Sanditon by Jane Austen (Facebook group reading challenge)

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The forthcoming ITV adaptation of this, Jane Austen’s unfinished novel, apparently includes three men skinny-dipping in the sea.  Austen did not actually write that scene 😉 .  She didn’t actually write very much of this at all, before she had to stop work due to ill-health.  I’m not sure what she’d have made of people reading her unfinished work, much less of people making up their own endings to it; but it’s a promising start, and not necessarily what you’d expect of Jane Austen.  It’s set in a Sussex seaside resort – it’d probably make a wonderful sitcom, the genuinely funny kind that we used to get in the ’70s and ’80s – and there’s quite a big cast.  It includes a mixed race character, which was a first for Austen, and a wealthy widow who’s the queen of the town of Sanditon.  Our heroine is Charlotte Heywood, who’s staying with family friends, there are various other young single people, and presumably they were all going to be paired off after various misunderstandings and revelations.  However, there just isn’t very much of it – Jane Austen set the scene, but sadly wasn’t able to get much further.

It helpfully refers to Waterloo, so we know that it’s set some time between the Battle of Waterloo, in June 1815, and early 1817, when Jane Austen had to give up writing.  It’s summer, so it must be the summer of 1816.  I do like to know when books are set, and, apart from Persuasion, her other books don’t make it clear!   So it’s set in peacetime – not that the wars ever seem to bother Austen characters very much – and it’s set during the Regency, the Prince Regent famously being very keen on Brighton.  We don’t know exactly where Sanditon is, but it’s somewhere near Brighton and Eastbourne, but, unlike them, at this point fairly undeveloped.  There are all sorts of glorious Austen sarcastic remarks … oops, I mean “ironic” remarks.  We did Northanger Abbey at school, and the teacher went berserk if anyone talked about Jane Austen being “sarcastic”.  “Ironic,” she would say indignantly.

Anyway.  There are lots of ironic remarks sending up the fad for sea air and sea bathing.  Health fads are nothing new – although most of us are unable to take advantage of any which involve going on holiday for weeks at a time!  I’m actually a great believer in sea air, but, as this book delights in pointing out, at that time there were a lot of hypochondriacs who decided that they had all sorts of ailments which sea air and sea bathing would cure, and Jane Austen did love to poke fun at people she saw as being a bit daft.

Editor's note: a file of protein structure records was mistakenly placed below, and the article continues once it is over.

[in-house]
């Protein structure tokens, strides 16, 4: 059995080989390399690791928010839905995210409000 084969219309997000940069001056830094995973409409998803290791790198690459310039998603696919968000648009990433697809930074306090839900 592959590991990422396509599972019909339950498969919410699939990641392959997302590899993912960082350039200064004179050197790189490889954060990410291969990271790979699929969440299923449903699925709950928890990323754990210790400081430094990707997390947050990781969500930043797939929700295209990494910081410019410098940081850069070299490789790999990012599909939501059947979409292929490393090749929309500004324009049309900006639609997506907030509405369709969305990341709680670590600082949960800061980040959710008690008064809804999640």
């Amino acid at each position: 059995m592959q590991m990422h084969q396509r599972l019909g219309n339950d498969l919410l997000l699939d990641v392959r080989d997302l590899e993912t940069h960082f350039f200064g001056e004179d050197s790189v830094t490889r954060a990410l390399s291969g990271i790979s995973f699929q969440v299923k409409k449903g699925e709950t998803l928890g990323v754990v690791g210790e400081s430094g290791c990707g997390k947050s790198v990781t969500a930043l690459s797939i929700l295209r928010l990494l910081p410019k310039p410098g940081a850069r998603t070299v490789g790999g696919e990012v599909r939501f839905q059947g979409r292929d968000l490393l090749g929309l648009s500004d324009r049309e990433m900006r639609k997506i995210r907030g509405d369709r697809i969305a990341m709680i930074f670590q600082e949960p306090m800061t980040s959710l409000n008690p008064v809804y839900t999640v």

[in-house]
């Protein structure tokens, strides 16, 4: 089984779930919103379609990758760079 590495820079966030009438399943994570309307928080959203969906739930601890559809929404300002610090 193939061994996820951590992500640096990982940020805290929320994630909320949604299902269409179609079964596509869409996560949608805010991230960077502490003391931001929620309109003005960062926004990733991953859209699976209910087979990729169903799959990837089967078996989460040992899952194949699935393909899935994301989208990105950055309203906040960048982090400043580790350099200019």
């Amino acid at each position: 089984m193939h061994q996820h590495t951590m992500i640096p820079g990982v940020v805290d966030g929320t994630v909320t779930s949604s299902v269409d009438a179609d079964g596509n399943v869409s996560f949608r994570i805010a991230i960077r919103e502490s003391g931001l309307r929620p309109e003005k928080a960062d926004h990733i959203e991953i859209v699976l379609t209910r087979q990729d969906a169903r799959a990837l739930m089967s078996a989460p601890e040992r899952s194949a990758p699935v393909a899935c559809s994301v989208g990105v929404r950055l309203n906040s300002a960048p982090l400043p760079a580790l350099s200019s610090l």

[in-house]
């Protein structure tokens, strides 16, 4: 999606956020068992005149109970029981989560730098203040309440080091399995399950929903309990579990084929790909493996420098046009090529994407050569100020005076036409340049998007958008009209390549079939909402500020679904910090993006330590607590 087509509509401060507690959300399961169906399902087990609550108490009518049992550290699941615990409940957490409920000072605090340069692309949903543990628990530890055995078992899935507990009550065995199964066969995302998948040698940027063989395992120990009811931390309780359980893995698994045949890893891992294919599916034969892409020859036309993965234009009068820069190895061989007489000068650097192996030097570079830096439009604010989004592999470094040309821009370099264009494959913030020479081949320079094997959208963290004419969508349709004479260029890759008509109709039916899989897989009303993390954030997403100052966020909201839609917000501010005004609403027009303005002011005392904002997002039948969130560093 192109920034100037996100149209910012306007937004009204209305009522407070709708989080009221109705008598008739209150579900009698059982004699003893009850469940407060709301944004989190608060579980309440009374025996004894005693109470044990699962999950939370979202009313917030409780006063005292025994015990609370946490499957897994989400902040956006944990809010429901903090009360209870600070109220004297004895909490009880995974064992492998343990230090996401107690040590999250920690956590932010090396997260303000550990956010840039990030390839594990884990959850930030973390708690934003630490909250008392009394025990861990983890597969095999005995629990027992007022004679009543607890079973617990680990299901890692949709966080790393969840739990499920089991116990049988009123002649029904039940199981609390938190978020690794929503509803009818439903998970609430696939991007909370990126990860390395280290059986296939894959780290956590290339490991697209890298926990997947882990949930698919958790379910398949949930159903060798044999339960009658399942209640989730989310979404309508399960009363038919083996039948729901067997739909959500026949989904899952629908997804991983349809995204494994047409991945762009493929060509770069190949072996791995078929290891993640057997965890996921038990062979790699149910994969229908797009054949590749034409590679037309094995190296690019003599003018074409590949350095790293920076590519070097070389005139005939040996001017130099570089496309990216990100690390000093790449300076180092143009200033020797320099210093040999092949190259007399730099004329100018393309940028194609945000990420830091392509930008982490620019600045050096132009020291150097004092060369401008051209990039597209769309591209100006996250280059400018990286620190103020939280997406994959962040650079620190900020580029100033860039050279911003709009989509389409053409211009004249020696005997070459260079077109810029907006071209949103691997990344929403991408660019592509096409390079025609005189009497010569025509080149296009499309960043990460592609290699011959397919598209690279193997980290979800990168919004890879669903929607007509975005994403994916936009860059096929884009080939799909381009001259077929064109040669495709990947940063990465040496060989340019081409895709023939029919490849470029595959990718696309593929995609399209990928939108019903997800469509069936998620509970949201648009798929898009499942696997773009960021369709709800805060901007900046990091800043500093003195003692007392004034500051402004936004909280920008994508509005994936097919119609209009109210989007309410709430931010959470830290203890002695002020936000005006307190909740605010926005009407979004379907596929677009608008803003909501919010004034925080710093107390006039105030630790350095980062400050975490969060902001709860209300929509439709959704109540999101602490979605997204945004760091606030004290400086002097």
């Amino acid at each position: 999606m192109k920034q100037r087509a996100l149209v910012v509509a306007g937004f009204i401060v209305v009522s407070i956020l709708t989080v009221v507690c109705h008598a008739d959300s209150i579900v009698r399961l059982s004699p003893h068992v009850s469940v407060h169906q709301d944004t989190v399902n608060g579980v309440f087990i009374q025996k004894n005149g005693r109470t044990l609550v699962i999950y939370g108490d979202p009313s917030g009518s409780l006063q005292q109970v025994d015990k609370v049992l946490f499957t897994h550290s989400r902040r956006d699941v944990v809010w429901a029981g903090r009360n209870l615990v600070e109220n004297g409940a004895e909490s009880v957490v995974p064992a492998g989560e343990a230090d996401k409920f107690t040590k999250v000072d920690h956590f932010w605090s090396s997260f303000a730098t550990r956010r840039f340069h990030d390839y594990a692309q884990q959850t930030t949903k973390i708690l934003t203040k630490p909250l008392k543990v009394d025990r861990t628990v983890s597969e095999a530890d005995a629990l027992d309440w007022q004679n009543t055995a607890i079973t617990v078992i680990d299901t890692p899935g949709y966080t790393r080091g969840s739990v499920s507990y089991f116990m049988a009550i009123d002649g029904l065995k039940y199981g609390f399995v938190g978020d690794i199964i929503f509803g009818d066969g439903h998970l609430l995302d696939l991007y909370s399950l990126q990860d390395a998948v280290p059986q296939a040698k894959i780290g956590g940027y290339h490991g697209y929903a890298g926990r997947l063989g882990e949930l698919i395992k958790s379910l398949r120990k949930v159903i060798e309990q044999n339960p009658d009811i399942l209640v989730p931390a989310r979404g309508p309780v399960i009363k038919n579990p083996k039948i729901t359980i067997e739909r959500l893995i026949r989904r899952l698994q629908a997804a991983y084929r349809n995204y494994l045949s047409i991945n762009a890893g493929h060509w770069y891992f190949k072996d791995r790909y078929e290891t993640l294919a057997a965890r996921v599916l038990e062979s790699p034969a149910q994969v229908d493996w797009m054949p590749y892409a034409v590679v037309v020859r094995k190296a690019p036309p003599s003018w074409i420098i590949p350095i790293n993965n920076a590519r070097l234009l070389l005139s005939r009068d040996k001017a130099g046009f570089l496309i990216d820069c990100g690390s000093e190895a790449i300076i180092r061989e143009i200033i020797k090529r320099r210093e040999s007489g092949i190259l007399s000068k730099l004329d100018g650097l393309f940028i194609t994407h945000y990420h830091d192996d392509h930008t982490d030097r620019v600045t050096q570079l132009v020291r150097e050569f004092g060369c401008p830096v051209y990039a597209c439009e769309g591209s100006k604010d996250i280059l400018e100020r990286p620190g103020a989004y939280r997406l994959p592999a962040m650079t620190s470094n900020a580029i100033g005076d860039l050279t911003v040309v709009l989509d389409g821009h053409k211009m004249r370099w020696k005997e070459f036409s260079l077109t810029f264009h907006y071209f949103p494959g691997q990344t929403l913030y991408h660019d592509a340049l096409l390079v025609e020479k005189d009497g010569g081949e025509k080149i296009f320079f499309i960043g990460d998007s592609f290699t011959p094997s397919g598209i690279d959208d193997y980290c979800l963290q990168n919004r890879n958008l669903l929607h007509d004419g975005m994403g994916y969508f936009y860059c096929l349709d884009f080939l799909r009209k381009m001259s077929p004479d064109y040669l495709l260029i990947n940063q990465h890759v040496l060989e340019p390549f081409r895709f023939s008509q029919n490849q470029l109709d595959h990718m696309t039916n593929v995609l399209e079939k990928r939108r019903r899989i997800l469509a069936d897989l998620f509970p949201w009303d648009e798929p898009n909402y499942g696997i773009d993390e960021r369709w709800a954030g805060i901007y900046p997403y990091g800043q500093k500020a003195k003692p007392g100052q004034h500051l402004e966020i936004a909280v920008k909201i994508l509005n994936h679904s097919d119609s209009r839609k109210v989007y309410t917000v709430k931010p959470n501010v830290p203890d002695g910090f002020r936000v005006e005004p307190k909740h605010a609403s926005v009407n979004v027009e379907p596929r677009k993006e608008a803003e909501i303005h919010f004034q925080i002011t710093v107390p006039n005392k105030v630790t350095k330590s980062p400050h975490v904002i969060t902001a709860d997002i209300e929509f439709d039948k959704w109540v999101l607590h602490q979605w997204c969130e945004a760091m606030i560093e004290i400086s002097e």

Unusually, the book doesn’t start with the heroine, but with an initially unnamed lady and gentleman whose carriage overturns in the Sussex countryside.  They turn out to be Mr and Mrs Parker: Mr Parker is an entrepreneur who’s hoping to make Sanditon the next “in” seaside place.  This is really something different for Austen: she didn’t normally “do” entrepreneurs.  They’re helped out by the Heywoods, and they, apart from having 14 children (13 of whom aren’t even named) are a more typical Austen family – gentry, but of limited means.  The Parkers take Charlotte Heywood, one of the daughters, back to Sanditon with them.  They’re desperate to get tourism going in Sanditon, and news of any new arrival is greeted with great excitement.

Charlotte was clearly set to be the main character, but the book doesn’t revolve around her in the way that Austen’s other books revolve around their heroines.  There’s a lot about Lady Denham, the aforementioned wealthy widow, and her niece, the sweet and beautiful but dowerless Clara Brereton.  Then there’s Miss Lambe, the “half mulatto” 17-year-old West Indian heiress, who like Anne de Bourgh is extremely rich but sickly.  She’s one of a group of schoolgirls spending the summer in Sanditon, but we don’t really get chance to know any of them.  Assorted other characters arrive in Sanditon, but, before Austen was able to do anything much other than set the scene, that was it: she wasn’t able to write any more.  It’s not even clear who was going to be the hero.

How very frustrating!   I’m sure Andrew Davies has done a good job of it, but we’ll never know what Jane Austen intended to happen – and that’s a shame, because it was shaping up to be very good, and also a bit different from her other books.  I’ve read them all so many times that I practically know them off by heart, but, for some reason, I’d never read this one before.  The Sunday night 9pm slot, the famous Downton Abbey slot, always gets people talking, so, once the ITV series gets going, I’m sure that Sanditon will be being talked about everywhere!  But, in terms of what Jane Austen actually wrote, there isn’t really very much to say.  Unfulfilled promise!

 

5 thoughts on “Sanditon by Jane Austen (Facebook group reading challenge)

  1. I’m really looking forward to it. I have a copy of it ‘by Jane Austen and Another Lady’ – allegedly an American author, Clare Darcy, in whose effects this was found after her death. Her version is really good so I’m hoping the Davies one is too. The nude bathing is apparently true to the period, for men at least, though I’m sure he’ll have some titillations in there too.
    Reginald Hill, of Dalziel and Pacoe fame wrote a book based on Sanditon. I can’t remember the title but thought it was ok; probably not his best though.
    As well as being a ‘new’ Austen I have to admit to being pleased at the thought of Kris Marshall being entrepreneurial. He’s always a treat!

    Liked by 1 person

    • I think Anne Reid will be brilliant as Lady Denham, and Leo Suter was the best thing about Beecham House (not that there was much competition!). I assume he’s one of the skinny dippers 🙂 .

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